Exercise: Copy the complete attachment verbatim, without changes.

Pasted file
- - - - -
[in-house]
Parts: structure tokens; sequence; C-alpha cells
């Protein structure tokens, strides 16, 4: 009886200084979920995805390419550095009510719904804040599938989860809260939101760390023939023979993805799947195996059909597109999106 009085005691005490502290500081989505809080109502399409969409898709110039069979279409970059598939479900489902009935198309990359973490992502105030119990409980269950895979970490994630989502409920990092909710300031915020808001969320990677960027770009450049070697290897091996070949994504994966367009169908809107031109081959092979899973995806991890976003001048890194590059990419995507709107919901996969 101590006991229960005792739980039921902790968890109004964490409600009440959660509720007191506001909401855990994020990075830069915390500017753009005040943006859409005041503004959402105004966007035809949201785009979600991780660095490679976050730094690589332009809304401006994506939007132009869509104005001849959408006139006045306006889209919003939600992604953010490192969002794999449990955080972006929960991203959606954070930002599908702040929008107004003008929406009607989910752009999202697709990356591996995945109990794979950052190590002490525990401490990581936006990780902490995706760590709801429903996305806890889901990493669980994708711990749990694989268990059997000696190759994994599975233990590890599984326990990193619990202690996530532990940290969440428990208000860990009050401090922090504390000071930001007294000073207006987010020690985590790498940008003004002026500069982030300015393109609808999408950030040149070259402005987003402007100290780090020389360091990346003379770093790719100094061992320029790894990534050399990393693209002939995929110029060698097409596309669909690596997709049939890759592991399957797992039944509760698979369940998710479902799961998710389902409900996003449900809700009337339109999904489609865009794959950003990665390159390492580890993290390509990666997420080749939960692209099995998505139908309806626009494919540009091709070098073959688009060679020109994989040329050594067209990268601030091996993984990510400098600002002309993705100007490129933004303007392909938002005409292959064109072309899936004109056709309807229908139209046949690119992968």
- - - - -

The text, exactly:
[in-house]
Parts: structure tokens; sequence; C-alpha cells
């Protein structure tokens, strides 16, 4: 009886200084979920995805390419550095009510719904804040599938989860809260939101760390023939023979993805799947195996059909597109999106 009085005691005490502290500081989505809080109502399409969409898709110039069979279409970059598939479900489902009935198309990359973490992502105030119990409980269950895979970490994630989502409920990092909710300031915020808001969320990677960027770009450049070697290897091996070949994504994966367009169908809107031109081959092979899973995806991890976003001048890194590059990419995507709107919901996969 101590006991229960005792739980039921902790968890109004964490409600009440959660509720007191506001909401855990994020990075830069915390500017753009005040943006859409005041503004959402105004966007035809949201785009979600991780660095490679976050730094690589332009809304401006994506939007132009869509104005001849959408006139006045306006889209919003939600992604953010490192969002794999449990955080972006929960991203959606954070930002599908702040929008107004003008929406009607989910752009999202697709990356591996995945109990794979950052190590002490525990401490990581936006990780902490995706760590709801429903996305806890889901990493669980994708711990749990694989268990059997000696190759994994599975233990590890599984326990990193619990202690996530532990940290969440428990208000860990009050401090922090504390000071930001007294000073207006987010020690985590790498940008003004002026500069982030300015393109609808999408950030040149070259402005987003402007100290780090020389360091990346003379770093790719100094061992320029790894990534050399990393693209002939995929110029060698097409596309669909690596997709049939890759592991399957797992039944509760698979369940998710479902799961998710389902409900996003449900809700009337339109999904489609865009794959950003990665390159390492580890993290390509990666997420080749939960692209099995998505139908309806626009494919540009091709070098073959688009060679020109994989040329050594067209990268601030091996993984990510400098600002002309993705100007490129933004303007392909938002005409292959064109072309899936004109056709309807229908139209046949690119992968």